How to create glowing colours with oil paints

Being asked to describe my painting technique is odd for me, and frankly it’s hard to do. I’m an intuitive painter, with no real process, I usually invent things as I go along – every painting becomes one big experiment. When I do it, I tend to learn a bit about myself, too.

My painting for this workshop is based on the HP Lovecraft story The Colour Out of Space, in which a meteor falls to Earth and lands on a family farm. The meteor emits strange radiation and gives off powers that alter life forms that come into contact with them. In the story the alien radiation drains life from its surroundings. Then fungus takes over and because of the unearthly radiation, is mutated in indescribable ways. The ‘colour’ in the title is an unseen spectrum of alien colours.


– Oil paints
– Paintbrush
– Graphite powder
– Canvas board
– Palette knife
– Mahl stick

The challenge here, then, is how to draw something that’s apparently undetectable. First I took a sketch out of my sketchbook from some years ago. It was simply a quick jot-down of ideas but as usual, I don’t spend a lot of time on the drawing – I tend to see how things go and rely on magic moments and accidents and hope for the best. I can already see the image.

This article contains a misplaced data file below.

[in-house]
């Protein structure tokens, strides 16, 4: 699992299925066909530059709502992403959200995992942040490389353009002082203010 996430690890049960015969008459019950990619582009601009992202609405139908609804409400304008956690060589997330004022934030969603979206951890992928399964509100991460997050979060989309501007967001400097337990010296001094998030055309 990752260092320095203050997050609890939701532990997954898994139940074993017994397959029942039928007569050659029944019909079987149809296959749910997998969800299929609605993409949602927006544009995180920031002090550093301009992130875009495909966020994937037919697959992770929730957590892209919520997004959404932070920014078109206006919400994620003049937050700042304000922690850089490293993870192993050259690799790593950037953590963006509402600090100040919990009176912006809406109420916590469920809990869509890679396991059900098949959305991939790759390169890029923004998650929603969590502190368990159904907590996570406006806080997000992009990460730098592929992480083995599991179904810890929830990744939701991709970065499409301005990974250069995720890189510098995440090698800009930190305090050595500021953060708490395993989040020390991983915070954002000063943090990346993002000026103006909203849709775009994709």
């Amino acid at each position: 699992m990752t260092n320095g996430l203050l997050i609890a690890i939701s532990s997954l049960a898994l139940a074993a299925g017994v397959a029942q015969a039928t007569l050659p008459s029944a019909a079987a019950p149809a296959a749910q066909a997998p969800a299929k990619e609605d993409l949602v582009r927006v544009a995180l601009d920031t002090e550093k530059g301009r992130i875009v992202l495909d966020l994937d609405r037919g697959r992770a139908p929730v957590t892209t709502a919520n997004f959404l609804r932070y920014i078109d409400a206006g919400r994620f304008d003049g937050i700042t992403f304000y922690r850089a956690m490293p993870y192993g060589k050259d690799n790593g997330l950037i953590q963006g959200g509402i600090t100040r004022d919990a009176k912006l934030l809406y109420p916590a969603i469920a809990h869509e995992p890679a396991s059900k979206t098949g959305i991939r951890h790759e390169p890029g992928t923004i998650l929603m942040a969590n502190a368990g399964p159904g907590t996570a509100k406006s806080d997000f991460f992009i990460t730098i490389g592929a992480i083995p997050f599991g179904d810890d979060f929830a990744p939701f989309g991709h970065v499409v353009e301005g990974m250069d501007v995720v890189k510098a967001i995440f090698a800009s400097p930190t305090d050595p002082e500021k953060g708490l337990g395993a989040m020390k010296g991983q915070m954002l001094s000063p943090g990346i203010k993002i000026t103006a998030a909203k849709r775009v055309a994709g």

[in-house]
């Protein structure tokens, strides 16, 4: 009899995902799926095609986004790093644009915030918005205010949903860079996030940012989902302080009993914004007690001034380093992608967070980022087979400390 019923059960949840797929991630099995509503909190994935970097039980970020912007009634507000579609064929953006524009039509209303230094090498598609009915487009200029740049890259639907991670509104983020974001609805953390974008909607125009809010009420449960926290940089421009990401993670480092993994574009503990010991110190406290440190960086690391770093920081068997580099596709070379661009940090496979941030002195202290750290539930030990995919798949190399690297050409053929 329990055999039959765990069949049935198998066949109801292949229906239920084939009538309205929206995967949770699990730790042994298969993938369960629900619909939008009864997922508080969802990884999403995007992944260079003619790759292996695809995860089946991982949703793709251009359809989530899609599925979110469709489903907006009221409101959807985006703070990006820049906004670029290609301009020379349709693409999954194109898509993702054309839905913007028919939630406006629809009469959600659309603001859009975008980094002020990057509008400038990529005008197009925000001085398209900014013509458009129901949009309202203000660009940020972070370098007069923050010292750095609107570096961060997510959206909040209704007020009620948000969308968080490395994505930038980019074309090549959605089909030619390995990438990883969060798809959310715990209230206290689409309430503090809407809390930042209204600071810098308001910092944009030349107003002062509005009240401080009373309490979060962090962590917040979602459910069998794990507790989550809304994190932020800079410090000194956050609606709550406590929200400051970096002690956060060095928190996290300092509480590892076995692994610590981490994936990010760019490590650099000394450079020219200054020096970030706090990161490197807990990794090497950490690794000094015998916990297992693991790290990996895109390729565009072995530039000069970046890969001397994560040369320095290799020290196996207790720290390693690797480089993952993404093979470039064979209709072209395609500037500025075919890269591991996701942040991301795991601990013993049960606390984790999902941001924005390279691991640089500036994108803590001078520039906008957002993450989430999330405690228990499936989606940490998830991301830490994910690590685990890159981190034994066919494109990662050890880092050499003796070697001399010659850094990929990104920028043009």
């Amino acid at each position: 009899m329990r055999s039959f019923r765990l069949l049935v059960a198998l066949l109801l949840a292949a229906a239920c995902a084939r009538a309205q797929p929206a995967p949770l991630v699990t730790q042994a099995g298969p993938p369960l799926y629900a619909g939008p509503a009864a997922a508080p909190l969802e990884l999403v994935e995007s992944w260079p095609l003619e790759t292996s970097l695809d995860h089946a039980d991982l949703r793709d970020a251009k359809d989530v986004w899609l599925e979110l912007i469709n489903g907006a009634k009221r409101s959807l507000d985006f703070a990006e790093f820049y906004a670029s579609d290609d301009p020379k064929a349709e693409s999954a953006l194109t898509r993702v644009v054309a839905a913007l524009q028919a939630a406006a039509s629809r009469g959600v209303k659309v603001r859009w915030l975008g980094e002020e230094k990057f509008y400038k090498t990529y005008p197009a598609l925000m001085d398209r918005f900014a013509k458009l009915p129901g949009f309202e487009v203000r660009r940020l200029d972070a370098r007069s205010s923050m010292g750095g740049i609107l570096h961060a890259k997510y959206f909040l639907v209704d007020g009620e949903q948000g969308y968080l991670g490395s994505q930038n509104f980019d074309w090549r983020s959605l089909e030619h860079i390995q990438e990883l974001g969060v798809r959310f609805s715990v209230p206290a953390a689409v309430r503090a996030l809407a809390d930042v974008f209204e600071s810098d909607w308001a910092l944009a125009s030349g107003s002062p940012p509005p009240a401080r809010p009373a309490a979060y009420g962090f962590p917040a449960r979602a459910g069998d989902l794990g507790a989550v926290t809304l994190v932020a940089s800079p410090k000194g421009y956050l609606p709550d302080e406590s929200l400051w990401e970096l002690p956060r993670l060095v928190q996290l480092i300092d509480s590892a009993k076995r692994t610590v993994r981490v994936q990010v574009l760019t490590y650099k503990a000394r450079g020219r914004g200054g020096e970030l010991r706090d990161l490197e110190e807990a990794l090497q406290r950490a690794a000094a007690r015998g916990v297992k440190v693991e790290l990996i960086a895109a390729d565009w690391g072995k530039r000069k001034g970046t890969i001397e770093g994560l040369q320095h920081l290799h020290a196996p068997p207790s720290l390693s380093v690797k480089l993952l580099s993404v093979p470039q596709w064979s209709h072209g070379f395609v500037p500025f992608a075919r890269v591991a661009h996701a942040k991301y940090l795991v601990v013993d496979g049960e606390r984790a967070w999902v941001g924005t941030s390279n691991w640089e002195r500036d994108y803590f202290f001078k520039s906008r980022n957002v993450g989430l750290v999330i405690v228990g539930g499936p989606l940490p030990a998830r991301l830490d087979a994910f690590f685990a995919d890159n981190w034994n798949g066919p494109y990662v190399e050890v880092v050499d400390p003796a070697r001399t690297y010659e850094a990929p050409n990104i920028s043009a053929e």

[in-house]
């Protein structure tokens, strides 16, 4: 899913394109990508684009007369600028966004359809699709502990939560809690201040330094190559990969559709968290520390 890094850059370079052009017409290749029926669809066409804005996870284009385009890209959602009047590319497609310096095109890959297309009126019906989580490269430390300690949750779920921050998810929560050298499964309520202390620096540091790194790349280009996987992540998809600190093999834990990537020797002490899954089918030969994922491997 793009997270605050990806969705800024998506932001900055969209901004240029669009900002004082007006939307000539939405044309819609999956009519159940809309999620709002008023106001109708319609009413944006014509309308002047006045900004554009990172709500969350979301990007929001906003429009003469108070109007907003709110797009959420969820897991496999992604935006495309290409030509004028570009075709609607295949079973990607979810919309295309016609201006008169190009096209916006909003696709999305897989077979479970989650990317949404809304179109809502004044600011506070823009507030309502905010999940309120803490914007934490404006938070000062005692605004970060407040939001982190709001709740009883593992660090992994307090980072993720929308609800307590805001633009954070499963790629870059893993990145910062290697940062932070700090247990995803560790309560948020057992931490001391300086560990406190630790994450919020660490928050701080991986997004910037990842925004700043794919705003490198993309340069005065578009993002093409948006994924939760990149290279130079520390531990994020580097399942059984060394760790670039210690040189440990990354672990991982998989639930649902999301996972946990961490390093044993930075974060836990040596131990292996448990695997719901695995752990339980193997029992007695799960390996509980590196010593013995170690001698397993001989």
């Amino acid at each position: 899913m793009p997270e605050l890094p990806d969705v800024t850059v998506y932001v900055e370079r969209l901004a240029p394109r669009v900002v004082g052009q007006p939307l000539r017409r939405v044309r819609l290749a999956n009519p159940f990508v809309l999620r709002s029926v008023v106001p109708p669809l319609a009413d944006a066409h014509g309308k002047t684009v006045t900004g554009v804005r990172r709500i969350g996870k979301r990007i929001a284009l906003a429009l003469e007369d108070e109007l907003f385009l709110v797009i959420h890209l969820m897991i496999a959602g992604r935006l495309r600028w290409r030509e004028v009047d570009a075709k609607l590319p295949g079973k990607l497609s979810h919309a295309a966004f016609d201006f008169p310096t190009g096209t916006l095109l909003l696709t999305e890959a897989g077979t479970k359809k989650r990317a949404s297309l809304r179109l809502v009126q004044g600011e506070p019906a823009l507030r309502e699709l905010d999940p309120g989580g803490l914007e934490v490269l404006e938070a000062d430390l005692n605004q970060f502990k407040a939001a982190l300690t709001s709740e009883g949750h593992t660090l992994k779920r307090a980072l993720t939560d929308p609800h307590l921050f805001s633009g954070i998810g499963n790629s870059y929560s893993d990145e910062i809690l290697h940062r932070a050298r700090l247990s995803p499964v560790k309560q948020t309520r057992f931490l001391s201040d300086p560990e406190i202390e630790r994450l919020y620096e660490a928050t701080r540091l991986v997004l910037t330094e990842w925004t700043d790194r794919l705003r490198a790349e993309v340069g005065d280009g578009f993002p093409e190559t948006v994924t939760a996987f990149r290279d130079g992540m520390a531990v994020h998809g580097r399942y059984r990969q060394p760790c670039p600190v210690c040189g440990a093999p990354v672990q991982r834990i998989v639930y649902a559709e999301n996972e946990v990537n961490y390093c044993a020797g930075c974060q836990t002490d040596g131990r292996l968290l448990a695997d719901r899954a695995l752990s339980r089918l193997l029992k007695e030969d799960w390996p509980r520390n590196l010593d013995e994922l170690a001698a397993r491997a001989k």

Be sure to check out these oil paint supplies and best oil paints guides (and the materials we’ve found below) if you need some new kit. Or keep reading for how to paint glowing colours with oil paints.

01. Put your head in a book

(Image: © Bob Eggleton)

Here’s my sketch (inspired by the works of Caspar David Friedrich). I took this out of my sketchbook (if you need a new one, see the best sketchbooks guide) and photocopied it to roughly 16×12 inches. My inspiration of mood comes from looking at the works of Caspar David Friedrich, who had a special look to his sublime works. I get a lot of mileage working from these books of classical painting. I recommend that every artist looks at classical works to help develop their own style.

02. No fuss, no bother

(Image: © Bob Eggleton)

I take the photocopy of my old sketch and then blacken the back with graphite powder. I tape this to the top of the canvas board and then with a pencil, trace off major lines and objects, all very loosely. Once it’s down I work elements back in with a pencil, drawing back into the canvas more or less what things will look like. Again, I don’t fuss much because all this will be covered in paint. I spray the pencil drawing with fixative so that it stays visible when I’m painting over it. (Need a new canvas? Head to the best oil paint canvas guide.)

03. Start up the fun machine

(Image: © Bob Eggleton)